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pthread_attr_getstacksize(3) [netbsd man page]

PTHREAD_ATTR_GETSTACK(3)				   BSD Library Functions Manual 				  PTHREAD_ATTR_GETSTACK(3)

pthread_attr_getstack -- get and set thread stack attributes LIBRARY
POSIX Threads Library (libpthread, -lpthread) SYNOPSIS
#include <pthread.h> int pthread_attr_getstack(const pthread_attr_t * restrict attr, void ** restrict stackaddr, size_t * restrict stacksize); int pthread_attr_setstack(pthread_attr_t * restrict attr, void *stackaddr, size_t stacksize); int pthread_attr_getstacksize(const pthread_attr_t * restrict attr, size_t * restrict stacksize); int pthread_attr_setstacksize(pthread_attr_t *attr, size_t stacksize); int pthread_attr_getstackaddr(const pthread_attr_t * restrict attr, void ** restrict stackaddr); int pthread_attr_setstackaddr(pthread_attr_t *attr, void *stackaddr); DESCRIPTION
The pthread_attr_getstack() and pthread_attr_setstack() functions get and set, respectively, the thread stack attributes stackaddr and stacksize in the attr object. The remaining four functions behave similarly, but instead of getting or setting both stackaddr and stacksize, these get and set the values individually. The stacksize parameter is defined to be the minimum stack size (in bytes) allocated for the thread's stack during the creation of the thread. The stackaddr attribute specifies the location of storage to be used for the thread's stack. All pages within the stack described by stackaddr and stacksize should be both readable and writable by the thread. The behavior is undefined in all functions if the attr parameter does not refer to an attribute object initialized by using pthread_attr_init(3) prior to the call. In addition, undefined behavior may follow if the pthread_attr_getstack() function is called before the stackaddr attribute has been set. Rationale The rationale behind these functions is to address cases where an application may be used in an environment where the stack of a thread must be placed to some particular region of memory. For the majority of applications, this is seldom necessary, and the use of these functions should be generally avoided. At least few potential caveats can be mentioned. o There is a certain degree of ambiguity in the POSIX standard with respect to thread stack. o The exact behavior of the functions may vary both across machines and operating systems. In particular, the address specified by stackaddr should be suitably aligned. The system page size, as specified by sysconf(3), and the use of posix_memalign(3) may guarantee some degree of portability. Also mmap(2) provides means for alignment. o If the application modifies the stack address, it claims also the responsibility of allocating the stack area and guarding it against possible stack overflow. No default guard area will be allocated (see pthread_attr_getguardsize(3)). It may be necessary to manually use mprotect(2) in order to define a guard area at the end of the allocated stack. o Moreover, if attr is used to create multiple threads, the stack address must be changed by the application between successive calls to pthread_create(3). RETURN VALUES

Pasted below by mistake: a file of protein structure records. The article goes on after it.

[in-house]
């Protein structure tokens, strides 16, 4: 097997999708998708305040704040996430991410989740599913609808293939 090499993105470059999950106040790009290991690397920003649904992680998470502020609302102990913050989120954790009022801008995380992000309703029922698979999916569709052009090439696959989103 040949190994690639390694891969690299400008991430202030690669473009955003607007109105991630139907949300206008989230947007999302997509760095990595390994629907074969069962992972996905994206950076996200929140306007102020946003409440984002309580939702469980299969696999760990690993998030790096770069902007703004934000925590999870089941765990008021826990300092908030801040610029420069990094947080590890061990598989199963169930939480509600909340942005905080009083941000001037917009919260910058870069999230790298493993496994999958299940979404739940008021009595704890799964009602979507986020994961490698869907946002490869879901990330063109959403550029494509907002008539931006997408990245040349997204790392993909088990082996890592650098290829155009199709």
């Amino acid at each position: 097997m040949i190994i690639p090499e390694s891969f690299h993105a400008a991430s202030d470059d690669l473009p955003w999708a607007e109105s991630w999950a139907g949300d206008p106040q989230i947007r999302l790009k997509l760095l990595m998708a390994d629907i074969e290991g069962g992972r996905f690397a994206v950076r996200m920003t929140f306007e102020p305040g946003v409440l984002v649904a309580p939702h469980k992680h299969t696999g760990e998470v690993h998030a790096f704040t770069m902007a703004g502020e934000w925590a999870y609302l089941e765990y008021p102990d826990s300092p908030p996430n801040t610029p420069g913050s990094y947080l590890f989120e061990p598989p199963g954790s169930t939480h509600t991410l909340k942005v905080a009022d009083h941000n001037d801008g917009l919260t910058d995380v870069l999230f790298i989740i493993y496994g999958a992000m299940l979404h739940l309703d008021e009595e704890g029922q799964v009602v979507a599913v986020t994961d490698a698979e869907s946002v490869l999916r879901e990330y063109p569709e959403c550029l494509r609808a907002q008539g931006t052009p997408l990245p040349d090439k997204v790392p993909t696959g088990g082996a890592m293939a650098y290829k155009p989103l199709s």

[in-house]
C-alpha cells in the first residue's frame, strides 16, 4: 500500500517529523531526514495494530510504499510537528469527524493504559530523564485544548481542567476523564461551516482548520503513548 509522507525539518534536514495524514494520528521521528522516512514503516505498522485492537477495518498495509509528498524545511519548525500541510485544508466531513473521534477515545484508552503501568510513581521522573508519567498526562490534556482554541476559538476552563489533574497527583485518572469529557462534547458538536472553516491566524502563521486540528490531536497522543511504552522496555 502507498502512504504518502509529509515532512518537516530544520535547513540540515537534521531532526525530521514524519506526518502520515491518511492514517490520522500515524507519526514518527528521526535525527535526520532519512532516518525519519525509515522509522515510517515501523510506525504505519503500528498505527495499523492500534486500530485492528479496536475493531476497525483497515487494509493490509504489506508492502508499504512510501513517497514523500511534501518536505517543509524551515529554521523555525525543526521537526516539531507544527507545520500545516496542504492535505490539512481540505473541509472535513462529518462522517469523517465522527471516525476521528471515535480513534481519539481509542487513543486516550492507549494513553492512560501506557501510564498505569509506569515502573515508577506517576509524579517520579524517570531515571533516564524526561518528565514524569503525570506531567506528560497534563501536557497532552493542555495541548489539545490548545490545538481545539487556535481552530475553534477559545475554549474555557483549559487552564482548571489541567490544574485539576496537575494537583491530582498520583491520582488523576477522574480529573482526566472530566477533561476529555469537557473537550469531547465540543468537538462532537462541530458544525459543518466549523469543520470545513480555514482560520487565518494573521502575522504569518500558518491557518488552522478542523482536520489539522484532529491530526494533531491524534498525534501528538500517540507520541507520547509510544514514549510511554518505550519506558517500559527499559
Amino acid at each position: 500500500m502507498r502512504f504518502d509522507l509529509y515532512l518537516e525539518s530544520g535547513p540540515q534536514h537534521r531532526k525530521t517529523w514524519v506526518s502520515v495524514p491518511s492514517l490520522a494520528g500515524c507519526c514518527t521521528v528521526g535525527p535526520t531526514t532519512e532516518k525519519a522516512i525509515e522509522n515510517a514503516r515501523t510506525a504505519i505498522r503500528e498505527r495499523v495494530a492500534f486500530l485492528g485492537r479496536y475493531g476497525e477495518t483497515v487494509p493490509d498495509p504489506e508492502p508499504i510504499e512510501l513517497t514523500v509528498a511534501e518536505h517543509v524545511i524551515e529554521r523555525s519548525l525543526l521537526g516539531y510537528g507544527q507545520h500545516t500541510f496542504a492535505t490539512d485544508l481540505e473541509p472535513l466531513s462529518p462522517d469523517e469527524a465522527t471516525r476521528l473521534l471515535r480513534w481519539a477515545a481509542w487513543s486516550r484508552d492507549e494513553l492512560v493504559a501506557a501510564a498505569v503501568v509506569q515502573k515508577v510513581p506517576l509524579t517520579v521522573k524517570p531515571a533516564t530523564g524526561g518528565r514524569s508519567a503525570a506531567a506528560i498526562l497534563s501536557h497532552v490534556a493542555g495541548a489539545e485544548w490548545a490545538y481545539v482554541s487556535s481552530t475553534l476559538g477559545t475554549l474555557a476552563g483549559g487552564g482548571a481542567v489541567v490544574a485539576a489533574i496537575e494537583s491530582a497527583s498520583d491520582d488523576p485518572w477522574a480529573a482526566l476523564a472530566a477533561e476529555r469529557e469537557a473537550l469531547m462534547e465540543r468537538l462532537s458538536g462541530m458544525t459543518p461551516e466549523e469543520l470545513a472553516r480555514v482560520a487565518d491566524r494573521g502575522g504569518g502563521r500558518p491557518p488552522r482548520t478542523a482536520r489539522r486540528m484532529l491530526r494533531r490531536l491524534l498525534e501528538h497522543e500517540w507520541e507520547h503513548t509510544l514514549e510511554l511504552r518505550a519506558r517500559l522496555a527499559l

If successful, these functions return 0. Otherwise, an error number is returned to indicate the error. ERRORS
No errors are defined for the three functions that obtain the stack values. The three functions that set the stack values may fail if: [ENOMEM] There was insufficient memory to complete the operation. The pthread_attr_setstacksize() function may additionally fail if: [EINVAL] The specified stacksize is less than PTHREAD_STACK_MIN or exceeds some system-imposed limit. SEE ALSO
pthread_attr(3), pthread_attr_setguardsize(3) STANDARDS
All described functions conform to IEEE Std 1003.1-2001 (``POSIX.1''). Note that pthread_attr_getstackaddr() and pthread_attr_setstackaddr() were however removed from the specification in the IEEE Std 1003.1-2008 (``POSIX.1'') revision. BSD
July 9, 2010 BSD
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